Banks and other financial providers have recently increased their focus on developing financial education programs, driven by a number of factors:
Numerous studies have highlighted deficiencies in financial literacy among U.S. consumers. FINRA Foundation’s National Financial Capability Study found that only 37% of people were considered to have high financial literacy in 2015, down from 42% in 2009 and 39% in 2012. Studies also show that consumer exposure to and engagement with financial education programs leads to smarter financial decision making. Therefore, the onus is on a range of entities (government, educational institutions, nonprofit organizations, industry associations, and of course financial firms) to develop programs to improve financial literacy.
Many financial firms are looking to (re)position themselves as trusted providers of not just products and services, but also of information and advice that can help people better manage their finances. To that end, financial education programs can act as a means to help banks cement relationships with their clients.
The following are some key considerations for financial firms in establishing a new financial education program—or in enhancing an existing one:
Conduct research to gain insights into consumers’ financial literacy levels, attitudes to financial services, preferred channels for consuming financial information, and favored sources of financial information and advice.
Conduct financial education surveys. Surveys are an effective way to raise consumer awareness and interest, highlight commitment to raising financial literacy, and gain insights that inform financial education program development and execution. U.S. Bank recently published two financial education surveys: the Parent Financial Education Survey (July 2016, focused on the parents of college students aged 18-14) and the Student and Personal Financial Survey (September 2016). Last month, Bank of America published the Bank of America/USA Today Better Money Habits report, which was versioned for 7 of its markets.
Ensure that financial education content reflects the different ways that consumers process information. Keep content short, with easy-to-follow tips and soundbytes. Incorporate images, infographics or video to enhance its visual appeal.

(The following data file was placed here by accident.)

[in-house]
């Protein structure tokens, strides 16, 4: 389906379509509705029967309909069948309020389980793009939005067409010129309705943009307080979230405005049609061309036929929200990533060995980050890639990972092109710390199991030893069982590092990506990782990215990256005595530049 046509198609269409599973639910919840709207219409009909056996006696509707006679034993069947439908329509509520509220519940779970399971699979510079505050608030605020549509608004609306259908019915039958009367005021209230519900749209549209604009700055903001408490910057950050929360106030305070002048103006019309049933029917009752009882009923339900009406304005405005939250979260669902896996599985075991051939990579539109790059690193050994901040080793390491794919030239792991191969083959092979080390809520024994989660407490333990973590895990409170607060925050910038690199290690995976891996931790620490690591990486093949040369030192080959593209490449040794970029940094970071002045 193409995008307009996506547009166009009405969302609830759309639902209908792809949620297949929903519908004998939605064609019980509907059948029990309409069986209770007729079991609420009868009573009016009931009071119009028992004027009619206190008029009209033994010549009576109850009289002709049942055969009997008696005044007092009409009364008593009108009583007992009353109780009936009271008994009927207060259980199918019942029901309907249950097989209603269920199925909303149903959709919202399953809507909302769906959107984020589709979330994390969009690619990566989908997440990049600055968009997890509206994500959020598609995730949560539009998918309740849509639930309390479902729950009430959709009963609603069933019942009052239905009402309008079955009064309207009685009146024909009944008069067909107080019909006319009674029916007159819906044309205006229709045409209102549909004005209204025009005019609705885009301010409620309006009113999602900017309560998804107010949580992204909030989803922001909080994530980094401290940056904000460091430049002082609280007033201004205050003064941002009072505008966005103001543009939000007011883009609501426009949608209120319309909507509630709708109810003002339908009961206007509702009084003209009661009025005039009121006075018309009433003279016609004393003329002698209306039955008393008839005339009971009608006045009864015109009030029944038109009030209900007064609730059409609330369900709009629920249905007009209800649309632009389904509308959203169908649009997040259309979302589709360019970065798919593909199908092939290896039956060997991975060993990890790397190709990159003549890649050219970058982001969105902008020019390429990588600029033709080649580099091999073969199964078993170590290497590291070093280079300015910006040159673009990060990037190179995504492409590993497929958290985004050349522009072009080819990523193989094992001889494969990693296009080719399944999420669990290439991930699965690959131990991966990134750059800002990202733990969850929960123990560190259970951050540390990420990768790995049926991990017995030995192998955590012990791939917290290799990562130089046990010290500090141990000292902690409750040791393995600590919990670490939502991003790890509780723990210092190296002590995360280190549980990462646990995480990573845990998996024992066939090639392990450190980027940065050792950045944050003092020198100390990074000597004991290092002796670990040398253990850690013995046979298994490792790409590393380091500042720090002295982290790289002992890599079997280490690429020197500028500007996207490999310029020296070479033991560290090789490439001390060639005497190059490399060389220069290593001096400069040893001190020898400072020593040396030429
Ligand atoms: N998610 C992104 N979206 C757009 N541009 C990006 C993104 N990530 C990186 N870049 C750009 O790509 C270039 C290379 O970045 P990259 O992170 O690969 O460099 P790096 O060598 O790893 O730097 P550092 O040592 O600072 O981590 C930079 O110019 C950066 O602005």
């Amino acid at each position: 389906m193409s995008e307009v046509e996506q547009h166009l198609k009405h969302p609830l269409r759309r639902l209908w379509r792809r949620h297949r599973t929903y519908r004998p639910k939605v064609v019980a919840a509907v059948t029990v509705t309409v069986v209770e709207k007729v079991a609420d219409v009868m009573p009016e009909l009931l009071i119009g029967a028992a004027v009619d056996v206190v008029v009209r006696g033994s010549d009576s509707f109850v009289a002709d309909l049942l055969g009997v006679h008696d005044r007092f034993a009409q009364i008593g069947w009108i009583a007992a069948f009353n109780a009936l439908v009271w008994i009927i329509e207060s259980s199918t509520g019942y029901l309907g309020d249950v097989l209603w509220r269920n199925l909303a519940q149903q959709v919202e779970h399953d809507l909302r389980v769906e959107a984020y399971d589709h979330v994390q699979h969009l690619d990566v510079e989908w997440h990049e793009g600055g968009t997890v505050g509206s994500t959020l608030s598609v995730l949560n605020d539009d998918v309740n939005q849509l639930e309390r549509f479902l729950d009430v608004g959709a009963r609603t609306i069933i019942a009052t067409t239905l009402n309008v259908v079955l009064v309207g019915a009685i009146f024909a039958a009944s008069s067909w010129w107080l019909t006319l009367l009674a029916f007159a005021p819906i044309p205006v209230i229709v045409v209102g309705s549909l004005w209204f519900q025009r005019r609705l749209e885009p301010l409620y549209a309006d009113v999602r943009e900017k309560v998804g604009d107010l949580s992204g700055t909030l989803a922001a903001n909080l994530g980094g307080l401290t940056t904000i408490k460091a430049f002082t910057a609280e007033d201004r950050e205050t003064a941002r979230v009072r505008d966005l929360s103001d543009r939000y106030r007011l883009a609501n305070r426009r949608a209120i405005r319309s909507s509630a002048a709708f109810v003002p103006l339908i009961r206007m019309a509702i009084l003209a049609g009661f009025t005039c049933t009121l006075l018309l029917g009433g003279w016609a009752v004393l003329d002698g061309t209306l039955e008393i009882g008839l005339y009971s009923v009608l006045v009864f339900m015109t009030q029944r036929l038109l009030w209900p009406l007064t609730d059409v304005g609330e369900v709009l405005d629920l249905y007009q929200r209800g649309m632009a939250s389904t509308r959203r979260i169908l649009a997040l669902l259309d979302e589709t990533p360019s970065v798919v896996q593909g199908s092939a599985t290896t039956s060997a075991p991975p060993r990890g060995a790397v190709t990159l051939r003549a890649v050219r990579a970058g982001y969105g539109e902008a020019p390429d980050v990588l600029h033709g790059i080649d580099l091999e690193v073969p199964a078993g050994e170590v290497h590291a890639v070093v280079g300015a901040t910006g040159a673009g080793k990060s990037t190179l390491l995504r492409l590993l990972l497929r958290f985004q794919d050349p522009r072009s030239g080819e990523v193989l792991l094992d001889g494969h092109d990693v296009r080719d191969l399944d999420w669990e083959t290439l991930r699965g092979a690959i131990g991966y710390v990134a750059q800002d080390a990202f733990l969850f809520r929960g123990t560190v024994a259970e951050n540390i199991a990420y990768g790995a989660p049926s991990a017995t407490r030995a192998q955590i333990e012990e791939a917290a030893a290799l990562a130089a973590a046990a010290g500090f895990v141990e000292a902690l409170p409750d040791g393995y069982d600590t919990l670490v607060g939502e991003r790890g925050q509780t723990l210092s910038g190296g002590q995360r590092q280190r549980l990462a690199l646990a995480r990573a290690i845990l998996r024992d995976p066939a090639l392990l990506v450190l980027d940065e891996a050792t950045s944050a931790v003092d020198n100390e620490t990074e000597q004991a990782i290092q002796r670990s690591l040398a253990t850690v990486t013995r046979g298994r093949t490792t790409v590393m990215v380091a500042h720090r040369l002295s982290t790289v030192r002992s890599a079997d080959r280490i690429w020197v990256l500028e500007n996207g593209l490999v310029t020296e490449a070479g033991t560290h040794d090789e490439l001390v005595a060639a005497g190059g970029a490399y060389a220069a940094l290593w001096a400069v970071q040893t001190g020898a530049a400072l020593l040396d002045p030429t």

Distribute content through a range of channels. These channels can include online portals (as described above), events, in-person and online courses, and social media platforms. (PNC announced in August that it would be using Pinterest to promote its financial and early childhood education initiative.) In addition, a number of banks (e.g., First Tennessee, First National Bank and SunTrust) have partnered with Operation Hope to open HOPE Inside offices in its branches. SunTrust recently announced an ambitious plan to expand the Operation HOPE Inside program from 7 branches today to 200 by 2020. The number of individuals receiving financial counseling through these offices is expected to rise from 6,000 to 150,000.
Partner with schools and nonprofit organizations that promote financial literacy in communities. This partnership can take the form of joint programs, funding or employee volunteer hours. Fifth Third recently introduced an initiative to deliver its Empower U financial literacy course through 60 local nonprofit organizations throughout its footprint. And Allianz Life recently awarded $275,000 in financial literacy grants to 14 nonprofit organizations in the Twin Cities.
Well-constructed, well-delivered financial education programs improve financial literacy. This in turn leads to smarter financial decision making, benefitting both consumers and their financial providers.